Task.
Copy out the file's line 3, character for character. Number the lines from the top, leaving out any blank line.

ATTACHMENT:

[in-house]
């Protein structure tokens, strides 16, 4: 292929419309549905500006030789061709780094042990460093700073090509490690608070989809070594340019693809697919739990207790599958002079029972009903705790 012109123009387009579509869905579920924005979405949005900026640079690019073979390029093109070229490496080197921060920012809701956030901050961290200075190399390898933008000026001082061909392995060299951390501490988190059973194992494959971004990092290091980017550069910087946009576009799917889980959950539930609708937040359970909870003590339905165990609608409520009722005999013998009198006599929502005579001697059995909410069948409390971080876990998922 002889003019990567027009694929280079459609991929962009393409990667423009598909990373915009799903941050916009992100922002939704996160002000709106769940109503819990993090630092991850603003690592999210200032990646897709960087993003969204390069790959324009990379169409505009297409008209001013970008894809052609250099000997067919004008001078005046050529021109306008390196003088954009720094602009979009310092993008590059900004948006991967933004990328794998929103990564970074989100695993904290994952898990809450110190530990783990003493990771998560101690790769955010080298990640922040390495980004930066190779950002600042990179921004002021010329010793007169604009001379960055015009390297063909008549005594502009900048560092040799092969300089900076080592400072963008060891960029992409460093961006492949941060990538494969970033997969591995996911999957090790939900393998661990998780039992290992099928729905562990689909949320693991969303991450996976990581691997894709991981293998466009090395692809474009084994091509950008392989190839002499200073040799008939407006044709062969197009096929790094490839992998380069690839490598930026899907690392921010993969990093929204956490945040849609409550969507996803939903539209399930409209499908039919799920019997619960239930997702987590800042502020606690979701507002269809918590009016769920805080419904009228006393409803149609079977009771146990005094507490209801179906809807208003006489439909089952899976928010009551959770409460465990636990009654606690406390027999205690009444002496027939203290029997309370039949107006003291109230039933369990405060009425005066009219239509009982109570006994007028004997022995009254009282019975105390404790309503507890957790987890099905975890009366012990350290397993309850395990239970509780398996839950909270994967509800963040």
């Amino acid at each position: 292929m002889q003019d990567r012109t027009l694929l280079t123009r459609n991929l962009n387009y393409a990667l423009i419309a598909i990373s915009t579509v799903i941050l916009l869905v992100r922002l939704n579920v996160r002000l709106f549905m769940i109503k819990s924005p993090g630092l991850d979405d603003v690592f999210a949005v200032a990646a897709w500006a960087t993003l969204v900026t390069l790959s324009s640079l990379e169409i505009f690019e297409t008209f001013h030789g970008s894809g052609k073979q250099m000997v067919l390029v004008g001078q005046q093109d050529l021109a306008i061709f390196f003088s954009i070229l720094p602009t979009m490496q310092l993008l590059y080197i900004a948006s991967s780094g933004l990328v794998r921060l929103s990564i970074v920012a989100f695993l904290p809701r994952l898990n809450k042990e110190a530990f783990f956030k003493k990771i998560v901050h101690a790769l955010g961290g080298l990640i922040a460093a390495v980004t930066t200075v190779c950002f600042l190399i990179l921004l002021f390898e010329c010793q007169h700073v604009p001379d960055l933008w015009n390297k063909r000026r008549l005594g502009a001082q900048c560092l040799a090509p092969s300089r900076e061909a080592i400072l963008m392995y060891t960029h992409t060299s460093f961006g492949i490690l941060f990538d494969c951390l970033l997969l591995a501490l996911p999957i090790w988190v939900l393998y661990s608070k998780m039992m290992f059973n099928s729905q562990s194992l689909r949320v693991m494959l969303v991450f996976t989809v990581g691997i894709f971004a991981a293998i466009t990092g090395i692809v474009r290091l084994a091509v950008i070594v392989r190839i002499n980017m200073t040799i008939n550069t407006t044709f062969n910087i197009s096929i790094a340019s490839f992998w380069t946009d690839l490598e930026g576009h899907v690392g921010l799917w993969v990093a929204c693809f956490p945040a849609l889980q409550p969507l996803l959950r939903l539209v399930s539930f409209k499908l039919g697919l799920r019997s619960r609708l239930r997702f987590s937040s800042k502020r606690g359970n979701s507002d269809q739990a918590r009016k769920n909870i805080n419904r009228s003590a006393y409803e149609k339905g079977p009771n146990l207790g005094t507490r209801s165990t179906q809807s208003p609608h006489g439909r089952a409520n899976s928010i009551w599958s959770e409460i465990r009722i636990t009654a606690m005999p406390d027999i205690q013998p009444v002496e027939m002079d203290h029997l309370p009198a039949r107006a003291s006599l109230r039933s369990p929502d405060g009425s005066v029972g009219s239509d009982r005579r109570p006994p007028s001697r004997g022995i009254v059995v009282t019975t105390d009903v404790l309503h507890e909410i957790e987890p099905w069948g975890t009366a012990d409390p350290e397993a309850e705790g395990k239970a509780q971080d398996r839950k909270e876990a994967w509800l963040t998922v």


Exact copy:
């Amino acid at each position: 292929m002889q003019d990567r012109t027009l694929l280079t123009r459609n991929l962009n387009y393409a990667l423009i419309a598909i990373s915009t579509v799903i941050l916009l869905v992100r922002l939704n579920v996160r002000l709106f549905m769940i109503k819990s924005p993090g630092l991850d979405d603003v690592f999210a949005v200032a990646a897709w500006a960087t993003l969204v900026t390069l790959s324009s640079l990379e169409i505009f690019e297409t008209f001013h030789g970008s894809g052609k073979q250099m000997v067919l390029v004008g001078q005046q093109d050529l021109a306008i061709f390196f003088s954009i070229l720094p602009t979009m490496q310092l993008l590059y080197i900004a948006s991967s780094g933004l990328v794998r921060l929103s990564i970074v920012a989100f695993l904290p809701r994952l898990n809450k042990e110190a530990f783990f956030k003493k990771i998560v901050h101690a790769l955010g961290g080298l990640i922040a460093a390495v980004t930066t200075v190779c950002f600042l190399i990179l921004l002021f390898e010329c010793q007169h700073v604009p001379d960055l933008w015009n390297k063909r000026r008549l005594g502009a001082q900048c560092l040799a090509p092969s300089r900076e061909a080592i400072l963008m392995y060891t960029h992409t060299s460093f961006g492949i490690l941060f990538d494969c951390l970033l997969l591995a501490l996911p999957i090790w988190v939900l393998y661990s608070k998780m039992m290992f059973n099928s729905q562990s194992l689909r949320v693991m494959l969303v991450f996976t989809v990581g691997i894709f971004a991981a293998i466009t990092g090395i692809v474009r290091l084994a091509v950008i070594v392989r190839i002499n980017m200073t040799i008939n550069t407006t044709f062969n910087i197009s096929i790094a340019s490839f992998w380069t946009d690839l490598e930026g576009h899907v690392g921010l799917w993969v990093a929204c693809f956490p945040a849609l889980q409550p969507l996803l959950r939903l539209v399930s539930f409209k499908l039919g697919l799920r019997s619960r609708l239930r997702f987590s937040s800042k502020r606690g359970n979701s507002d269809q739990a918590r009016k769920n909870i805080n419904r009228s003590a006393y409803e149609k339905g079977p009771n146990l207790g005094t507490r209801s165990t179906q809807s208003p609608h006489g439909r089952a409520n899976s928010i009551w599958s959770e409460i465990r009722i636990t009654a606690m005999p406390d027999i205690q013998p009444v002496e027939m002079d203290h029997l309370p009198a039949r107006a003291s006599l109230r039933s369990p929502d405060g009425s005066v029972g009219s239509d009982r005579r109570p006994p007028s001697r004997g022995i009254v059995v009282t019975t105390d009903v404790l309503h507890e909410i957790e987890p099905w069948g975890t009366a012990d409390p350290e397993a309850e705790g395990k239970a509780q971080d398996r839950k909270e876990a994967w509800l963040t998922v």